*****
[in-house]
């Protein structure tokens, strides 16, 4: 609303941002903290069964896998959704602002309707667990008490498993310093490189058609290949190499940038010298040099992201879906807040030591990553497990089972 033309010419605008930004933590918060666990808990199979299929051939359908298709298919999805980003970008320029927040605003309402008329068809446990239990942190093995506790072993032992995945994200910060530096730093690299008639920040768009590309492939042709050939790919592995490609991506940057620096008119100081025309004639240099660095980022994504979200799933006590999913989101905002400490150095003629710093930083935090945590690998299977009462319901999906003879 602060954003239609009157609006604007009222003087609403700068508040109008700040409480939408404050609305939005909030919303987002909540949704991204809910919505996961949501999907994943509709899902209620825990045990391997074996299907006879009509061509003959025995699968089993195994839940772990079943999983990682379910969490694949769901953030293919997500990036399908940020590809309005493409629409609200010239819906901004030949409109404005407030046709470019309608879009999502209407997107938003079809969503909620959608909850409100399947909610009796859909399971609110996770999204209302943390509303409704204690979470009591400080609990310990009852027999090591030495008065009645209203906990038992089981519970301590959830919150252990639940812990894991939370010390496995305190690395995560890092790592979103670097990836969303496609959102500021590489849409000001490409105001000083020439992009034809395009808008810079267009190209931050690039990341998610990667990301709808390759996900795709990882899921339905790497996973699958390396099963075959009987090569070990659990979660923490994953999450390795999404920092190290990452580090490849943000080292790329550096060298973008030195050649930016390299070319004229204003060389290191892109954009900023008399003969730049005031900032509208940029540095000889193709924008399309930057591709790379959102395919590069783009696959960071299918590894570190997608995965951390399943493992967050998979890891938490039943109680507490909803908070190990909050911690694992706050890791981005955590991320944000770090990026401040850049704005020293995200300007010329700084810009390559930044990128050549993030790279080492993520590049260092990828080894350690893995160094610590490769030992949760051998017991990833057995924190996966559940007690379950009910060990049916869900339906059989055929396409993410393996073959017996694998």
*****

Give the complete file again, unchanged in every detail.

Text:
[in-house]
């Protein structure tokens, strides 16, 4: 609303941002903290069964896998959704602002309707667990008490498993310093490189058609290949190499940038010298040099992201879906807040030591990553497990089972 033309010419605008930004933590918060666990808990199979299929051939359908298709298919999805980003970008320029927040605003309402008329068809446990239990942190093995506790072993032992995945994200910060530096730093690299008639920040768009590309492939042709050939790919592995490609991506940057620096008119100081025309004639240099660095980022994504979200799933006590999913989101905002400490150095003629710093930083935090945590690998299977009462319901999906003879 602060954003239609009157609006604007009222003087609403700068508040109008700040409480939408404050609305939005909030919303987002909540949704991204809910919505996961949501999907994943509709899902209620825990045990391997074996299907006879009509061509003959025995699968089993195994839940772990079943999983990682379910969490694949769901953030293919997500990036399908940020590809309005493409629409609200010239819906901004030949409109404005407030046709470019309608879009999502209407997107938003079809969503909620959608909850409100399947909610009796859909399971609110996770999204209302943390509303409704204690979470009591400080609990310990009852027999090591030495008065009645209203906990038992089981519970301590959830919150252990639940812990894991939370010390496995305190690395995560890092790592979103670097990836969303496609959102500021590489849409000001490409105001000083020439992009034809395009808008810079267009190209931050690039990341998610990667990301709808390759996900795709990882899921339905790497996973699958390396099963075959009987090569070990659990979660923490994953999450390795999404920092190290990452580090490849943000080292790329550096060298973008030195050649930016390299070319004229204003060389290191892109954009900023008399003969730049005031900032509208940029540095000889193709924008399309930057591709790379959102395919590069783009696959960071299918590894570190997608995965951390399943493992967050998979890891938490039943109680507490909803908070190990909050911690694992706050890791981005955590991320944000770090990026401040850049704005020293995200300007010329700084810009390559930044990128050549993030790279080492993520590049260092990828080894350690893995160094610590490769030992949760051998017991990833057995924190996966559940007690379950009910060990049916869900339906059989055929396409993410393996073959017996694998």